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[THEATER REVIEW] CANDIDA at Berkshire Theatre Festival

6.21.08
BERKSHIRE THEATRE FESTIVAL
Candida by George Bernard Shaw
Main Stage
Through July 5, 2008

Jayne Atkinson and Michel Gill in Berkshire Theatre Festivalís Main Stage production of Candida. [PHOTO BY KEVIN SPRAGUE/STUDIO TWO/COURTESY BTF]


by Seth Rogovoy

(Stockbridge, Mass., June 21, 2008) -- Berkshire Theatre Festival often does some of the best work in the region's summer stages. Off the top of the head, recent productions of American Buffalo, Amadeus, Equus, The Glass Menagerie, and this summer's opener at the Unicorn Theatre, The Caretaker, stand out as landmarks in summer theater from top to bottom -- though casting to directing, from lighting to set design, from costumes to smart choices of plays.

Which is why the new production of George Bernard Shaw's Candida baffles in so many ways, beginning with the simple choice of the play. I have nothing against tradition -- in fact those who know me know that I am a fearless traditionalist in all the arts, or, at the very least, a "neo-traditionalist," who venerates tradition and insists on art that is aware of the context from which it sprung. All great works of art should embed the history, the DNA, they contain, and part of the test of a new production is how it deals with this, otherwise known as the "anxiety of influence." The Pinter show at the Unicorn was a perfect case in point of this dynamic.

So to revisit a seminal work by a playwright like Shaw has its principled reason, but in BTF's current production it's hard to find. This could be due to a number of factors. It could be the play itself. Maybe the story and its themes are just careworn by now; maybe it's a just a starchy version of so many "romantic comedies" that have been tossed off by Hollywood the last ten, twenty, or forty years.

Maybe the undercurrent of cultural wars being fought beneath the text: religion vs. capitalism, socialism vs. capitalism, religion vs. poetry, marriage vs. romance, etc., were revolutionary at their time, but have now faded into the realm of history instead of drama, much like some of the shocking themes of bigotry on TV's All in the Family render contemporary viewings of that cultural watershed acts of archaelogy.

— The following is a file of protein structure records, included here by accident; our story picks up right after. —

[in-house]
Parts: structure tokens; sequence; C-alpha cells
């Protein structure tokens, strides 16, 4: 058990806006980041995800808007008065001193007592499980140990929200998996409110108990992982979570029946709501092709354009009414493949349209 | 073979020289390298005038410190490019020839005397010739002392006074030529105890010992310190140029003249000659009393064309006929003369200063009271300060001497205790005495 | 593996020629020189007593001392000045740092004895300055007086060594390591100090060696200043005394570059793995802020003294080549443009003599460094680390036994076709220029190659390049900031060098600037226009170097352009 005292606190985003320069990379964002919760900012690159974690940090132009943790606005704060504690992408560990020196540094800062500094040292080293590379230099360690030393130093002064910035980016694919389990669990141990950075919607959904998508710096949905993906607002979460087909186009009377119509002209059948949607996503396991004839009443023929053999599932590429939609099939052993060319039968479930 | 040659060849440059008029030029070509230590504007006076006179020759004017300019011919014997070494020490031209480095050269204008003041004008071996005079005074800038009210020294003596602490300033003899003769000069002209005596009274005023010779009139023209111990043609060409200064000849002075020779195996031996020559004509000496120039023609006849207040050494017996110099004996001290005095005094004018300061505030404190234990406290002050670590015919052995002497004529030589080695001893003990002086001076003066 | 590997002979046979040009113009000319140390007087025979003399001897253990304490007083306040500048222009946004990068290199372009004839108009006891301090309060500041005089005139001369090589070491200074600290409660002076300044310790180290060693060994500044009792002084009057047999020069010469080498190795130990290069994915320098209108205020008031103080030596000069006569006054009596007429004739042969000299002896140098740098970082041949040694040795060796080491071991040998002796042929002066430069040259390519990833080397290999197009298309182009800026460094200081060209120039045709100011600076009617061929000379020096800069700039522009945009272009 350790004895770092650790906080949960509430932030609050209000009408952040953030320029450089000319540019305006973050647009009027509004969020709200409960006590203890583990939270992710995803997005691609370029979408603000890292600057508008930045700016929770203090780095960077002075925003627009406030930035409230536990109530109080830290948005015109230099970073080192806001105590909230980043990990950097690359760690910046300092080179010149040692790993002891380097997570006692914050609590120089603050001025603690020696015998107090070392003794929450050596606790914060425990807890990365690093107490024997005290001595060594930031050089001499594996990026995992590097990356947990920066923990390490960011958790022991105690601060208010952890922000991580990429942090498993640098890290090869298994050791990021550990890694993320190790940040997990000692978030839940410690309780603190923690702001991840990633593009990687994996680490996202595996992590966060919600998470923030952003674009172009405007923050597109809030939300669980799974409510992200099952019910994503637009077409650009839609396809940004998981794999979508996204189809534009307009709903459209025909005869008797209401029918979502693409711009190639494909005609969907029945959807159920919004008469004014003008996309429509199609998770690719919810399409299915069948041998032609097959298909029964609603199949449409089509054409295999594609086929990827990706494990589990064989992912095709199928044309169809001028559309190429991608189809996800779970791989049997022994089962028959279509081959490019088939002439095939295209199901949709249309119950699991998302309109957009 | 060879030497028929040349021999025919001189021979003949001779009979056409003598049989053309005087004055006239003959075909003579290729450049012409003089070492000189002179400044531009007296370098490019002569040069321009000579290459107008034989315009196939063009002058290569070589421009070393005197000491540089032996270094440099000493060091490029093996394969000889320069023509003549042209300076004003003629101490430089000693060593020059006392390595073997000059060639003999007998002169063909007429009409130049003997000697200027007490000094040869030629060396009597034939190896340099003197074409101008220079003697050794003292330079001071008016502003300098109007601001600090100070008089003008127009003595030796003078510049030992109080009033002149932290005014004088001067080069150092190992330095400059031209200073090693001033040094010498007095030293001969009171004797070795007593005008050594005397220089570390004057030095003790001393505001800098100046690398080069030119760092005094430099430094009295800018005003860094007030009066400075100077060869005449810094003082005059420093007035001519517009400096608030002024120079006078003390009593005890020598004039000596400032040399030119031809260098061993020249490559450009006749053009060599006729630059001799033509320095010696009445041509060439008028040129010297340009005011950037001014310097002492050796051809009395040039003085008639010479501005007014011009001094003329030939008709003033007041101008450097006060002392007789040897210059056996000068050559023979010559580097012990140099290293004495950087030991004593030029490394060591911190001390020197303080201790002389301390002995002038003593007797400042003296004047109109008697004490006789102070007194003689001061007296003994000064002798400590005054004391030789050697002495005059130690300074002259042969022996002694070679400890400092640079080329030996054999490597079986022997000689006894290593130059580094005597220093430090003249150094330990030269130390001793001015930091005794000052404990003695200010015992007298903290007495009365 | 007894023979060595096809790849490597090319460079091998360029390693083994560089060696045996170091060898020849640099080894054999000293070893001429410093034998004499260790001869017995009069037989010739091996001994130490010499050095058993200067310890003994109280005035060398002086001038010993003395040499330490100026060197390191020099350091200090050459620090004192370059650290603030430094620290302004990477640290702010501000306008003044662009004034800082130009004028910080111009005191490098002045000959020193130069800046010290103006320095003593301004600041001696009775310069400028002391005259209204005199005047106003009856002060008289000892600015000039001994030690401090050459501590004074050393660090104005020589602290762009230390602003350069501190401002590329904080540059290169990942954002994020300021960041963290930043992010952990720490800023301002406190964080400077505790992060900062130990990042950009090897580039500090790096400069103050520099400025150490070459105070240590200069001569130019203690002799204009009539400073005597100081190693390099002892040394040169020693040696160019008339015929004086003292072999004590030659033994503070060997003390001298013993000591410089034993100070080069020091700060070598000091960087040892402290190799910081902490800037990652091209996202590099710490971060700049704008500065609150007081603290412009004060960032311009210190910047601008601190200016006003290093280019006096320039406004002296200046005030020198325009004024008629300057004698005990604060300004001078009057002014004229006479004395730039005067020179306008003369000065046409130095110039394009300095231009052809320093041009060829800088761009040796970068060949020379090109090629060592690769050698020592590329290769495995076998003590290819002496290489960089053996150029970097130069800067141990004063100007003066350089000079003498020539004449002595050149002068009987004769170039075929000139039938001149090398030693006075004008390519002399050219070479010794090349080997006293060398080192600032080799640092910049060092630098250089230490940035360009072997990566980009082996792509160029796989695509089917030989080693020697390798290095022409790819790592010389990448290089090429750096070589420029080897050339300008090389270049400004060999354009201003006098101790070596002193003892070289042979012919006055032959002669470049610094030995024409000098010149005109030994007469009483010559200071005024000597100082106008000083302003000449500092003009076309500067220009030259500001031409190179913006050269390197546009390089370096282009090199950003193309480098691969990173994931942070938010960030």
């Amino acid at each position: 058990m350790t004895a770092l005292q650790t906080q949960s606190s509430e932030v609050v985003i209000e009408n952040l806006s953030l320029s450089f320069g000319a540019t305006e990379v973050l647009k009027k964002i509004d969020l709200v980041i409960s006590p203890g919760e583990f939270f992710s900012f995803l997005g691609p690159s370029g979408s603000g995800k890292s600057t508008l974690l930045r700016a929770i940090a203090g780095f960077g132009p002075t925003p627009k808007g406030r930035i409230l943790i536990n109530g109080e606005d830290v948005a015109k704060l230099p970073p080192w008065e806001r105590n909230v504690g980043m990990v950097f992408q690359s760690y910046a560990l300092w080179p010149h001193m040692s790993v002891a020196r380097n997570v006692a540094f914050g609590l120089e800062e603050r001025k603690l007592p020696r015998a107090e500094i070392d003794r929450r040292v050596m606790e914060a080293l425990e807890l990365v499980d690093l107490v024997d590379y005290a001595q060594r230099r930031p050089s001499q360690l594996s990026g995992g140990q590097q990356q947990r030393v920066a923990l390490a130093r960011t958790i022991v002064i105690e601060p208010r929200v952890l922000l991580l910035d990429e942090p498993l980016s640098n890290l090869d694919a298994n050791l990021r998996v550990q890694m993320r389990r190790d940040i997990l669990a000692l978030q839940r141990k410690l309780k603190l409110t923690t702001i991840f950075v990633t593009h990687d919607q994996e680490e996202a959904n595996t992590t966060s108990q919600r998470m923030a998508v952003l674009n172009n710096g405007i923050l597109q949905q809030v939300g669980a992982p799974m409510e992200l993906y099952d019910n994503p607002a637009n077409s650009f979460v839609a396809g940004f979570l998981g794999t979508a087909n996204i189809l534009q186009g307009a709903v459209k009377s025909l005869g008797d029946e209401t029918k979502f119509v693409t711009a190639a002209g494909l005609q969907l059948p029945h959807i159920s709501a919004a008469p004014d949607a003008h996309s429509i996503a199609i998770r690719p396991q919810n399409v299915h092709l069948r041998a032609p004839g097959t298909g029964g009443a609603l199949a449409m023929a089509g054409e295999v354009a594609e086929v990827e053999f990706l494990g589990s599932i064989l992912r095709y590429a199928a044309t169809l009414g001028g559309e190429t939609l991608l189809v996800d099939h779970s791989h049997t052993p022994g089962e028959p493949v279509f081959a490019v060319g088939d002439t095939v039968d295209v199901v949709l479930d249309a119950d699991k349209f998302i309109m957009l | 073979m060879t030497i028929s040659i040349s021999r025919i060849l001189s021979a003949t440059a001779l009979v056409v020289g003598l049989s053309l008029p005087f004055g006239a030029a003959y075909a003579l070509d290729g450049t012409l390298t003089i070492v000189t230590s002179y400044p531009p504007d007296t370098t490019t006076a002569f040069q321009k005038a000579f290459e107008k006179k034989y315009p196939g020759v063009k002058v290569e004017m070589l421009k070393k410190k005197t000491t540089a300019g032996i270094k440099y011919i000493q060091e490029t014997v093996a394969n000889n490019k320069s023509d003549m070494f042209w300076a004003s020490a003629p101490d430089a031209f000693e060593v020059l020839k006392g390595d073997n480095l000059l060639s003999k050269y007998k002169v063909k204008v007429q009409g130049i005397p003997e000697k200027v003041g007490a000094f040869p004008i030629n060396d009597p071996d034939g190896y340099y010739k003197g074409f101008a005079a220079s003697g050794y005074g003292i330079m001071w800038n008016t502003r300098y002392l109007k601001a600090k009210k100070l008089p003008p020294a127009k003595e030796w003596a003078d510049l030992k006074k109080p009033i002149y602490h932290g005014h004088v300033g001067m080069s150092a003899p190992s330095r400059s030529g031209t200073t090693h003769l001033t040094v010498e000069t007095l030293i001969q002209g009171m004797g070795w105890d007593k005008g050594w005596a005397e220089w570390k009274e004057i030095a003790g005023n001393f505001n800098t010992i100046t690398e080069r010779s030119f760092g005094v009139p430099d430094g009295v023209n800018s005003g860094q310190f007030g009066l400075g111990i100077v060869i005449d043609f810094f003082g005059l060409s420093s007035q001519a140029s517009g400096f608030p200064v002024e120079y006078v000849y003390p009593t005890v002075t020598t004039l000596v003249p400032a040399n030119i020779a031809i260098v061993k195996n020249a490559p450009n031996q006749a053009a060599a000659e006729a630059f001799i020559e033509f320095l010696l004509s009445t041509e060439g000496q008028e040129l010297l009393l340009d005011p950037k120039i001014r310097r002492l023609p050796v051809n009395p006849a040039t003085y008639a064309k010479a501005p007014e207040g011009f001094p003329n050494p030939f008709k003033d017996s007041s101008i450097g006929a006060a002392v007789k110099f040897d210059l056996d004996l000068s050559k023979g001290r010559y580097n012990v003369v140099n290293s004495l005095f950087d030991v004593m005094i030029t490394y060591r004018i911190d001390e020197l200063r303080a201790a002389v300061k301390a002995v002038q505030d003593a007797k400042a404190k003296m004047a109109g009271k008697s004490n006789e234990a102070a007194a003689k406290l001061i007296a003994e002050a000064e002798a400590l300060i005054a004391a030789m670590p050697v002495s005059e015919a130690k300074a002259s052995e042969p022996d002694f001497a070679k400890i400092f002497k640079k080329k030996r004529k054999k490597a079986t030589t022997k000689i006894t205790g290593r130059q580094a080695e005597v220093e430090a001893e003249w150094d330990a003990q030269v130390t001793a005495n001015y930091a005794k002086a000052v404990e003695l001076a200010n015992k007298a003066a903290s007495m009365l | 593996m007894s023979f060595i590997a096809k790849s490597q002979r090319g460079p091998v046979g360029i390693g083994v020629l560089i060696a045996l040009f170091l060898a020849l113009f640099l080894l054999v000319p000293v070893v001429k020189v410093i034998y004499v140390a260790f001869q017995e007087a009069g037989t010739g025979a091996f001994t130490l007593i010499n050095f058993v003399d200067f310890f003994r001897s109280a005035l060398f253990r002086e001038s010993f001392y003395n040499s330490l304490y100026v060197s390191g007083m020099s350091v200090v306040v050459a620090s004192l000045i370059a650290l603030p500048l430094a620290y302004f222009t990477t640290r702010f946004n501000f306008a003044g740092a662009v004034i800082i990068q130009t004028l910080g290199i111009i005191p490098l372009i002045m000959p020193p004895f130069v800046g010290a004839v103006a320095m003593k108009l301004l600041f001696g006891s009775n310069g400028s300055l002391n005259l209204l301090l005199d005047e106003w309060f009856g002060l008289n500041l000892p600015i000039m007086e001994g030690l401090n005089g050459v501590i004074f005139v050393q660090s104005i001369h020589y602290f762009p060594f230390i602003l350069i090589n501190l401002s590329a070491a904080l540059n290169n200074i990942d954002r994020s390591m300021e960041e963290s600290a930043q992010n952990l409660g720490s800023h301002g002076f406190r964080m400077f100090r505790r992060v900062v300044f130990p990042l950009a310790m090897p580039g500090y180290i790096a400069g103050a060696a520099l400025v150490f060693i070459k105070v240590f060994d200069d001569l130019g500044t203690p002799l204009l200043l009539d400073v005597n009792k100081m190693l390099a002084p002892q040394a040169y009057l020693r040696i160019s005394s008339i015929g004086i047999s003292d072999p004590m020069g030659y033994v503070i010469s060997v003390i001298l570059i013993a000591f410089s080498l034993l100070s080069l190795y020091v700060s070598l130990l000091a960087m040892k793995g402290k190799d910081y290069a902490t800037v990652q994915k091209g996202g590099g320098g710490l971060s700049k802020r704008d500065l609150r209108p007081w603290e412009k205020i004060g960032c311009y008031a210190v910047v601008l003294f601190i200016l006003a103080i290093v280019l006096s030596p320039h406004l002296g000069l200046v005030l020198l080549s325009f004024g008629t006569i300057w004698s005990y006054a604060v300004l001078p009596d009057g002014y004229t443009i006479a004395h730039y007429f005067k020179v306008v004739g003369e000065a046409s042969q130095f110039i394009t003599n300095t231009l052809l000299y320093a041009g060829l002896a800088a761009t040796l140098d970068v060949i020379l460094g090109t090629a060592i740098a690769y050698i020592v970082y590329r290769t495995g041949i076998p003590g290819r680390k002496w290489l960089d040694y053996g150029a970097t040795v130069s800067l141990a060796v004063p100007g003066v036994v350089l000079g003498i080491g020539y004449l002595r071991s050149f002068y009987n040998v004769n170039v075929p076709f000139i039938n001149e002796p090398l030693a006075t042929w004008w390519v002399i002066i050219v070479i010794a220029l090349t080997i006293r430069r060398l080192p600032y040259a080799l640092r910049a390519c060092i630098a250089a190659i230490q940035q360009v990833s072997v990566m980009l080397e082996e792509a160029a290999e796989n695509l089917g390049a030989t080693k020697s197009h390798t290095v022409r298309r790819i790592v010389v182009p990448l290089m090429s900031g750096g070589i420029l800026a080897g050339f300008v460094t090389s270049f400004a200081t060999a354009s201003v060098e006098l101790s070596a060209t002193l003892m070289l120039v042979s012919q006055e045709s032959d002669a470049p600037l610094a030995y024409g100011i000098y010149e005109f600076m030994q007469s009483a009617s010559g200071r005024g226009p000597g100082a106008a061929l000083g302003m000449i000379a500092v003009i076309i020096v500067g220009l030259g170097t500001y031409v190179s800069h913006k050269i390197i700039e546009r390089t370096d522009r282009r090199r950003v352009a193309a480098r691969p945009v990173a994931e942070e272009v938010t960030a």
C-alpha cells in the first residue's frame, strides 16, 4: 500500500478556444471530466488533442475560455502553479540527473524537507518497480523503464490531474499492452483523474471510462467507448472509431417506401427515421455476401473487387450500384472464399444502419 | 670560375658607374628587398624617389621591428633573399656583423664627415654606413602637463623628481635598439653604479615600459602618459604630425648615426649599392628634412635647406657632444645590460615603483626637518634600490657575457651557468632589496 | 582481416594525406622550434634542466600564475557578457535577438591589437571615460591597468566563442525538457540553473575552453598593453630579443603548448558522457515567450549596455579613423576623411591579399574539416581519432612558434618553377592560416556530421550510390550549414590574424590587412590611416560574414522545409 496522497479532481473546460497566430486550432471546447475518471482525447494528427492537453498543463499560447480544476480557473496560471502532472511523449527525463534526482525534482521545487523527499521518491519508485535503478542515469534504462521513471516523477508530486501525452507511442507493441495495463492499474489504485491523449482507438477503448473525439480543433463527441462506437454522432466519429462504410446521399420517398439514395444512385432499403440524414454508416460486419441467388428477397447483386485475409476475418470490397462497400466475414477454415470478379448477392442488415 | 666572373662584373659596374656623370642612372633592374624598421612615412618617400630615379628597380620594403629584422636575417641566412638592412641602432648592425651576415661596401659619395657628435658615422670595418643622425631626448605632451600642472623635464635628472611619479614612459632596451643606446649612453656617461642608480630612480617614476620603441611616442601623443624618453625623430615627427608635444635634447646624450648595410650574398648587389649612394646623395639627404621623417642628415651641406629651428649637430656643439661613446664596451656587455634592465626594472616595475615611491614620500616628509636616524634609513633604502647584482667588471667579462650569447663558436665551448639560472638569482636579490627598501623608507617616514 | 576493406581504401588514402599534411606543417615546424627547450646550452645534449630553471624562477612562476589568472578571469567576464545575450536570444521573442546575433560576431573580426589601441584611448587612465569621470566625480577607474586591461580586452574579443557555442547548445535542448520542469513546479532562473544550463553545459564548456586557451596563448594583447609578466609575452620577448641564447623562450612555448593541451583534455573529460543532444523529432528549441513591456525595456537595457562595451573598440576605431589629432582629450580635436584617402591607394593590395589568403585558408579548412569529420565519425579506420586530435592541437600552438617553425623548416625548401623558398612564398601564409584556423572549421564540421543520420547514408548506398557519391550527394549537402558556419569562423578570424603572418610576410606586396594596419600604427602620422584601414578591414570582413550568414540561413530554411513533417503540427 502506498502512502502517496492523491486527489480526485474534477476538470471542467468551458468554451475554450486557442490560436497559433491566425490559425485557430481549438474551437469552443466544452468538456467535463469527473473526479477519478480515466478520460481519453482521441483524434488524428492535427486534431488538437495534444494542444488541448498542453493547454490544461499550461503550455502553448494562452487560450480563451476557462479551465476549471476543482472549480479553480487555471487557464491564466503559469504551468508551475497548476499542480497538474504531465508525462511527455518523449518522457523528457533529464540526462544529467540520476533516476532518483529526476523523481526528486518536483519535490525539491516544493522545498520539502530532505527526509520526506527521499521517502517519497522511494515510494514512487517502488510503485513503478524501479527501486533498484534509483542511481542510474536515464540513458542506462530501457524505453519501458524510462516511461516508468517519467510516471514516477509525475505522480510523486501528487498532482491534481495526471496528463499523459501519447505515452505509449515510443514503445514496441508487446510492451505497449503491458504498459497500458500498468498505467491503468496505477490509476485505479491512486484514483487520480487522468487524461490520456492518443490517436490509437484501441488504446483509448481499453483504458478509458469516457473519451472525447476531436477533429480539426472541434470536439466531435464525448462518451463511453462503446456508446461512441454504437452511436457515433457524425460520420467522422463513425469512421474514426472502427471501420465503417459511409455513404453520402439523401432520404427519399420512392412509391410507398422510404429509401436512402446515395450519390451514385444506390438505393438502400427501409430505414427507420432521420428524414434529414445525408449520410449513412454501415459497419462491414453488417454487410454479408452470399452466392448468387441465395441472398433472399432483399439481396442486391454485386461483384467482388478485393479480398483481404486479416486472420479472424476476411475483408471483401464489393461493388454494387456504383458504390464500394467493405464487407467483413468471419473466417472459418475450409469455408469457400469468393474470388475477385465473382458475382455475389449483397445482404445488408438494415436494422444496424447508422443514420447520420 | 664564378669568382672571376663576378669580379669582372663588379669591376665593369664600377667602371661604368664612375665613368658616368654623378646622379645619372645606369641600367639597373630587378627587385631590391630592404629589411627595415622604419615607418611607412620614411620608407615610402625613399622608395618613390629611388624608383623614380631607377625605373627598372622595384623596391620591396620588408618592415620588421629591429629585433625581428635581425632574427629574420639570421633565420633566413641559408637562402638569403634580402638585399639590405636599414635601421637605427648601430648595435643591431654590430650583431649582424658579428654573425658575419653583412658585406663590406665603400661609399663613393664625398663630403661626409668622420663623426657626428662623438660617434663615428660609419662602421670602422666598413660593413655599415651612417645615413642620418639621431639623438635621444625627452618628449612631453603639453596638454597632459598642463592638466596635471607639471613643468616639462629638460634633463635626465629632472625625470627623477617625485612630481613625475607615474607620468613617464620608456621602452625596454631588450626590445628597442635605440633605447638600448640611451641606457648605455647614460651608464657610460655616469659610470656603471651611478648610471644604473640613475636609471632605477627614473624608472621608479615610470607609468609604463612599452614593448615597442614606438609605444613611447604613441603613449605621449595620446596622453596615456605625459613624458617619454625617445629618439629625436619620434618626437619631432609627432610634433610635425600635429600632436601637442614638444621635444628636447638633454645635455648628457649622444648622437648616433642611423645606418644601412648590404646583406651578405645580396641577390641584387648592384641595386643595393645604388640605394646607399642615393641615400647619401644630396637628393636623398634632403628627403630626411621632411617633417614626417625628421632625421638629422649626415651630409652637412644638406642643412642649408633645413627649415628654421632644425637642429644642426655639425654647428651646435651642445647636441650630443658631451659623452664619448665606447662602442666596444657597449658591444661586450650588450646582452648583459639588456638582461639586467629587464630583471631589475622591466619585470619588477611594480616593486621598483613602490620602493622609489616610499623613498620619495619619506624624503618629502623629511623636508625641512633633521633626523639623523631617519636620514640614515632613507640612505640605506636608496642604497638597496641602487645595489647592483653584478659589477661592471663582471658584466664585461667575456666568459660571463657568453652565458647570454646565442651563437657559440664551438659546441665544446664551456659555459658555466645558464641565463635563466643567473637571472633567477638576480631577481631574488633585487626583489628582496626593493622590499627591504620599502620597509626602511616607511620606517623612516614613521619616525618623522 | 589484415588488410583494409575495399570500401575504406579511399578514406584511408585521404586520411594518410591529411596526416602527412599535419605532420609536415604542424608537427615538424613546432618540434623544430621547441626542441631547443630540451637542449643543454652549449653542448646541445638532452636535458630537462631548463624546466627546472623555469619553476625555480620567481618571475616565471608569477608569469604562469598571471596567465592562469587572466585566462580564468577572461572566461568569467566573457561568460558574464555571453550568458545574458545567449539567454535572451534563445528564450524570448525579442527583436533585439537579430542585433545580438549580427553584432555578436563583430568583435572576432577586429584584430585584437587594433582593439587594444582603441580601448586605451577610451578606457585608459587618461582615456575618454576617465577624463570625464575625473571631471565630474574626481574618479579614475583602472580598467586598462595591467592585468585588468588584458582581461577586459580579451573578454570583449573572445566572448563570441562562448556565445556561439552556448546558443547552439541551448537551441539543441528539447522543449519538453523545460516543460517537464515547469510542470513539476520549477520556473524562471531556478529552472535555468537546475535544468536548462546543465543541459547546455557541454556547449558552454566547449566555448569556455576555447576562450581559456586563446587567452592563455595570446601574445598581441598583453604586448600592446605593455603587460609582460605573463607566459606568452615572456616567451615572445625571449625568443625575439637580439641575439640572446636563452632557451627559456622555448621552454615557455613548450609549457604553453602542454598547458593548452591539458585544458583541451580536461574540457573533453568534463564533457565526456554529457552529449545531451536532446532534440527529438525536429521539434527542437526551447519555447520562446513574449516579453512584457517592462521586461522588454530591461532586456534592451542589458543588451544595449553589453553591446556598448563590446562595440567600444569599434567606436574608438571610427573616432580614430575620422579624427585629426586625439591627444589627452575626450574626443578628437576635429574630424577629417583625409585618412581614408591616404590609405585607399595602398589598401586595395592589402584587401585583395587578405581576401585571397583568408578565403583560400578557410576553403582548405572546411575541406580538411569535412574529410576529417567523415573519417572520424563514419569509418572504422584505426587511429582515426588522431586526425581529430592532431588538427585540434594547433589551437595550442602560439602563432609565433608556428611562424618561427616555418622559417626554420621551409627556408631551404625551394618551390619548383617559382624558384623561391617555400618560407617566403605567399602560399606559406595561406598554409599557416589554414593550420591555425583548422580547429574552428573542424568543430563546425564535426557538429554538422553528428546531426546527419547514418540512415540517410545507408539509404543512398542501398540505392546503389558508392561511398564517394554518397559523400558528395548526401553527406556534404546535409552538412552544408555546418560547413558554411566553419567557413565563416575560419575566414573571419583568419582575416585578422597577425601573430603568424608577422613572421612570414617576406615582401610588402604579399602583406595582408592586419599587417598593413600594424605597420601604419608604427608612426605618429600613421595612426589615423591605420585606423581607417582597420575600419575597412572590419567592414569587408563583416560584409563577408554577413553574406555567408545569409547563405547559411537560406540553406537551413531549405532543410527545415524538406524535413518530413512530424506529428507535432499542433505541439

And what of the value of sheer entertainment? Doesn't the tripartite struggle among Candida's Fabian socialist pastor husband and their poet-protege for her heart made for convincing drama and/or comedy?

Well, not in this production.

The producers have chosen to play this one down the middle of the road (no attempts at tying it into contemporary style or culture; no figurative donning leather jackets and Uzis as was done at Shakespeare & Company's Macbeth of a few years ago, giving that play a jolt still being felt halfway to Baghdad).

No, what we get is a Shavian soap opera, pretty much as written, and with adequate performances, probably about as good as you can get if you're going to adhere to the text. Although one wonders if this could have been played more for the extremes -- for the comedy, perhaps -- what if the dreamy poet in love with Candida, Eugene Marchbanks, played by Finn Wittrock, came across as less sincere and more in love with the idea of Candida rather than the woman herself. What if Michael Gill played Rev. James Morell more as Marchbanks saw him -- as a genuine egotistic blowhard, instead of the relatively sympathetic idealist we see.

Nothing really stands out in this staging -- none of the characterizations, and certainly none of the technical stagecraft we have come to expect from BTF that adds magic and theatricality to its productions: the stage set looks slapped together like something from a high school production; the lighting is utterly functional; the sound and music, what little of which there is, provided no accents or contrasts to suggest mood or irony.

For many, perhaps for most, BTF's Candida will be a wonderfully entertaining night out at the theater.

For the rest of us cranky modernists, we'll just have to wait for Godot.

Seth Rogovoy is Berkshire Living's editor-in-chief and award-winning critic-at-large.





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